On Unpublished Thoughts

A friend of mine who works in this weird market of indie tech content has a saying that he doesn’t “have a single unpublished thought.”

I don’t really know what Sparks means by this phrase, but it’s one that I turn over in my mind quite often.

One on hand, this phrase could be applied to work. Building an audience over time means sharing a lot. Blog posts, podcasts, tweets and YouTube videos begin to add up, and the machine always has to be fed new content or the whole thing comes to a screeching halt.

It could also be applied to life in a broader context. I see it every time I open Facebook or Instagram and scroll through the feed of someone I went to high school or college with. None of those people have “a platform,” but are still sharing boatloads of stuff on social media. As I’ve gotten older, the landscape has shifted from engagement photos to baby announcements and 2nd grade graduation videos.

Social media has given everyone with a smartphone a way to share the moments of their lives with the rest of the planet.

I was recently revisiting my thinking about Sparks’ phrase when my wife and I watched May It Last, a documentary about the band The Avett Brothers. Amanda Petrusich at The New Yorker recaps one the final scenes of the film, as the brothers record the final lines to a song titled “No Hard Feelings:”

Moments after they finish, [producer Rick] Rubin pops in and says, “Excellent work, everybody! Excellent work! Really good!” Both the Avetts look shell-shocked. Seth drinks some tea, wipes his brow, exhales. He goes to his brother. “It’s weird to be congratulated on the mining of the soul. It’s weird,” Scott mutters. Rubin reappears. “What’s next?” he chirps.

“Well. I feel like we need some space, you know?” Scott says. He and Seth stagger outside and sit on the studio’s back porch, drinking water in silence. It’s dusk. “The elephant in the room is that the song sells, and I can’t get away from that feeling. That it’s congratulated upon — I’m deeply conflicted about it,” Scott says.

I’m not saying that what my old school friends are doing is mining their soul for a like on Instagram; they aren’t.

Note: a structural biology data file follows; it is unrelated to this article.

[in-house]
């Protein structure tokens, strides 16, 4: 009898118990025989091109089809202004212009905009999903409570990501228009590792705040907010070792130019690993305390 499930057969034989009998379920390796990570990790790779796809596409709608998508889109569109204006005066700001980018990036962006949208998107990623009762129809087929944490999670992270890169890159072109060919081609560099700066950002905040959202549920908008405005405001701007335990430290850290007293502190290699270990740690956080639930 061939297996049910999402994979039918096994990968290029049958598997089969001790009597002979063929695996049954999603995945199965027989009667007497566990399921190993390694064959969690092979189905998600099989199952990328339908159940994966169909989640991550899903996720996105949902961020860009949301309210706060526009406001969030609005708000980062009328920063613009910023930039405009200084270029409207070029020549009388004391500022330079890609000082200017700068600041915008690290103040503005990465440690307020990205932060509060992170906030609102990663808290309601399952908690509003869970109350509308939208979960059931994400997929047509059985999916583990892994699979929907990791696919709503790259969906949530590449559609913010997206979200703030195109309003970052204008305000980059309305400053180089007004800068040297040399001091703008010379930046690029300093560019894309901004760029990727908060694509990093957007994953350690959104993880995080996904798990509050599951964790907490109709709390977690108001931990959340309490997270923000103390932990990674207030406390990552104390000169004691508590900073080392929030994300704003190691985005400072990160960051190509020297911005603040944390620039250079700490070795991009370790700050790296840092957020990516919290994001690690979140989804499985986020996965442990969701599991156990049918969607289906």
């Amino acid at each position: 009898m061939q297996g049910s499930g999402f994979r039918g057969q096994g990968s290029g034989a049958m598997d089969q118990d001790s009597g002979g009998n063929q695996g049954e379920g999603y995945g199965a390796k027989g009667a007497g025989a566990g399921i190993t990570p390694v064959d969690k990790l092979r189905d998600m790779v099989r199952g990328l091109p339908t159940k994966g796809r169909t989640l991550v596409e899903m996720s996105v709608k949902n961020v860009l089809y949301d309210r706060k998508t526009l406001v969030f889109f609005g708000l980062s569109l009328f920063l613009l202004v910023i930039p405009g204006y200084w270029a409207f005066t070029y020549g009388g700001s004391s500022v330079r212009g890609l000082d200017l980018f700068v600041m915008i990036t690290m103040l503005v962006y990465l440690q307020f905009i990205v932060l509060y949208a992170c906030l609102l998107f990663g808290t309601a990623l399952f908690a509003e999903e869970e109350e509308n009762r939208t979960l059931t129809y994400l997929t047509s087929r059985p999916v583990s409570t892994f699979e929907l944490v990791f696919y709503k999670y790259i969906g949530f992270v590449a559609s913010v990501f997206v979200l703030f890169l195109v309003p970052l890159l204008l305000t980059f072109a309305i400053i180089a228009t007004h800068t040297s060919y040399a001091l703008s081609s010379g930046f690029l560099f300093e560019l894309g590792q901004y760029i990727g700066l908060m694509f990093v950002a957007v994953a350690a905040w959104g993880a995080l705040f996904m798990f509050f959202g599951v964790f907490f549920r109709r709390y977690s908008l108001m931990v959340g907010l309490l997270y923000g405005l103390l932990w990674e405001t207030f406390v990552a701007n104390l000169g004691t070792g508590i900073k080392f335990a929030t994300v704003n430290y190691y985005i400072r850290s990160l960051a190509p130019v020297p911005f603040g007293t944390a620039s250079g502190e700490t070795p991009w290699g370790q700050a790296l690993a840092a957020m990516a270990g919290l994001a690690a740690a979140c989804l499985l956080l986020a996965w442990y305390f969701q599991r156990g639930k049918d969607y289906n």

Nor am I saying that the podcasts I put out every week are some deep form of art; they aren’t.

Writing about old Macs and talking about space policy and debating about iOS’ future and making marginally-good YouTube videos all require creativity and research and technical skill, but they don’t cost me anything.

To borrow a phrase from the Avetts, I’m not mining my soul for any of the content that fuels the Relay FM / Hackett Technical Media empire. And, quite bluntly, I think work like that is important to undertake sometimes, despite the downsides outlined above.

I have written things on this very blog that were incredibly costly in the past. This post and this post and this post come to mind.

I haven’t written much about this part of my life in a long time, outside of fundraising for St. Jude every September.

There are a lot of reasons for that. It was easier to share about Josiah and his cancer when far fewer people read this blog or followed me on Twitter. It was easier to share when he was younger and more unaware of his own situation. As my audience has grown and he’s gotten older, I’ve valued his privacy more than my need to share publicly.1

But a funny thing has happened over the last few years, mainly since I left my job to work on Relay FM full-time. As I’ve ramped up how much content I create and share, I’ve stopped making things that will never be shared outside of a Field Notes notebook or Day One.

I’ve slipped into Sparks’ thought of no unpublished thought, but ass-backwards.

It’s not that I share everything I create, it’s that I’m not making anything just for the sake of creating it.

I’ve coupled the act of creation and publishing so tightly, I’ve given up the instances of the former that don’t flow into the latter.

I don’t know what the answer to this problem is yet. Since I’ve realized that the reason Sparks’ turn of phrase has been nagging me, I’ve been more aware of my need to create just for its own sake. This may mean I get back into the habit of writing just for writing, or pick up my camera to shoot photographs of more than just old computers in my studio.

Whatever comes of this, you probably won’t be privy to its output. And — no offense — that’s the point.

  1. By mere circumstance, he’s having a checkup MRI this week. If it goes well, he will be at the seven year mark of no additional treatment past his initial chemotherapy. He’s a walking miracle, in the most very real sense of that word.